El-Al building, 1958-1963:



Hilton Tel-Aviv, 1965:

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Old November 3rd, 2009, 10:36 PM   #3
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so cool, got inspired for a overcast work i have to do :P
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Old November 4th, 2009, 03:40 AM   #4
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I really hate all that crap.
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Old November 4th, 2009, 11:17 AM   #5
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The Gallery Ravenstein is a typical example of monumental modernism, an architecture stream very popular post-war (WW2). It was designed by the architects Alexis and Phillipe Dumont in 1954 and it was finished in 1958.
Like the Brussels Central Station it was a part of the North-South Junction project.
Since 2009 the gallery is a protected monument.
It holds some shops and an interesting glass dome ceiling.




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Old November 4th, 2009, 11:39 AM   #6
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Quote:
Originally Posted by JmB & Co. View Post
I really hate all that crap.
"this architecture’s worst enemy still remains the indifference, indeed the contempt, that it continues to arouse among the public. This is due, in particular, to the banality of a large part of the production of the period, in which the examples of quality become lost"

SO LET'S SHOW 50's & 60's QUALITY ARCHITECTURE HERE!!!!
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Old November 4th, 2009, 03:39 PM   #7
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Quote:
Originally Posted by TomTack View Post
"this architecture’s worst enemy still remains the indifference, indeed the contempt, that it continues to arouse among the public. This is due, in particular, to the banality of a large part of the production of the period, in which the examples of quality become lost"

SO LET'S SHOW 50's & 60's QUALITY ARCHITECTURE HERE!!!!
I think the problem is that a lot of what you've put down as quality is actually pretty awful. I agree that there are some amazing examples of 50's & 60's architecture. But so much of it is so bad that people don't really notice or appreciate the good stuff.
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Old November 5th, 2009, 03:21 AM   #8
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Tom, that architecture is awful. I admit that there were some "interesting" designs by that time, but the average architecture by then was really ugly.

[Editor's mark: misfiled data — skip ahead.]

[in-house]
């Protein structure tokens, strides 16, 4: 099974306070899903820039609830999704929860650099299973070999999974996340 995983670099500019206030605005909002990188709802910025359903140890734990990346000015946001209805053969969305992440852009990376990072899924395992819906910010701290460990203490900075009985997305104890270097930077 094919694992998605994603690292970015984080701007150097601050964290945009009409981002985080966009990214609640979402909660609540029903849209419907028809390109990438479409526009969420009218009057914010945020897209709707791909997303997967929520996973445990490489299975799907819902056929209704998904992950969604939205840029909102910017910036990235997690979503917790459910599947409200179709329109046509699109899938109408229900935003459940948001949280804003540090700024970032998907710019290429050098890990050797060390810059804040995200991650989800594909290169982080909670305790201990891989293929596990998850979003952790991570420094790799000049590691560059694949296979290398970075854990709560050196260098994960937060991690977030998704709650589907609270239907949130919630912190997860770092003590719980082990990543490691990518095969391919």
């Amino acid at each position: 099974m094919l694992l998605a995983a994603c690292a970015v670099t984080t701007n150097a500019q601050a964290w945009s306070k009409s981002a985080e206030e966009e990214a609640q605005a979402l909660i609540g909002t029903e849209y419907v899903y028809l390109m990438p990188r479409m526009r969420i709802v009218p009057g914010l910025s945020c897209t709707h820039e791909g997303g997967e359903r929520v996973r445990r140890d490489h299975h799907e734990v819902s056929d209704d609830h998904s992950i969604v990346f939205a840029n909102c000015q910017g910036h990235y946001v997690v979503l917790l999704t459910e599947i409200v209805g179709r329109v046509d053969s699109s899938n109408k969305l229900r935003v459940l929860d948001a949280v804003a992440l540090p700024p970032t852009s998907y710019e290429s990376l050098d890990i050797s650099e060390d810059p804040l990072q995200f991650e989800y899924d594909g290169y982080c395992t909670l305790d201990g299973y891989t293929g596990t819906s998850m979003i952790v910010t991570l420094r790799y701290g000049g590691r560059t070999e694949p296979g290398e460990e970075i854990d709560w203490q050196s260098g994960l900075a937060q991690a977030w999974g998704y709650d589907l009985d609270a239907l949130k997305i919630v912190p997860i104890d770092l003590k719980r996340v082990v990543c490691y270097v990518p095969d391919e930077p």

From the buildings you show in this thread, the 90% depress me.

One of the worst influences was Lecorbusier. He created the crap architecture we see nowadays.
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Old November 5th, 2009, 03:34 AM   #9
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interesting façade
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Old November 5th, 2009, 06:14 PM   #10
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Mid-century modern can be quite beautiful. And remember that the experimentation in new materials was advanced to new hights in this era.

At its best, the style highlights sleek, clean lines, a wonderful sense of setting, and a wonderful use of light.

A lovely domestic example in the Chicago area:




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Old November 5th, 2009, 06:17 PM   #11
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Many Midwestern gems in the US, to be sure. This one is in Des Moines, Iowa, about 5 hours drive west of Chicago.





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Old November 5th, 2009, 06:31 PM   #12
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Some amazing architecture in this thread. My personal favourite building of the time is Birmingham's Central Library. Most people recoil in horror when they first see it as I did but over the years it has grown on me an awful lot. There is a certain strength and power to it. Unfortunately despite presently being considered for "listing" as a building of architectural importance the local council seem determined to have it destroyed.

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Old November 5th, 2009, 06:55 PM   #13
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Quote:
Originally Posted by Telfordboy View Post
Some amazing architecture in this thread. My personal favourite building of the time is Birmingham's Central Library. Most people recoil in horror when they first see it as I did but over the years it has grown on me an awful lot. There is a certain strength and power to it. Unfortunately despite presently being considered for "listing" as a building ar architectural importance the local council seem determined to have it destroyed.
This is an unfortunate and common occurence.

Recently, the same fate fell on one of the 8 Walter Gropius buildings in Chicago. There are now only 7.

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Old November 5th, 2009, 07:17 PM   #14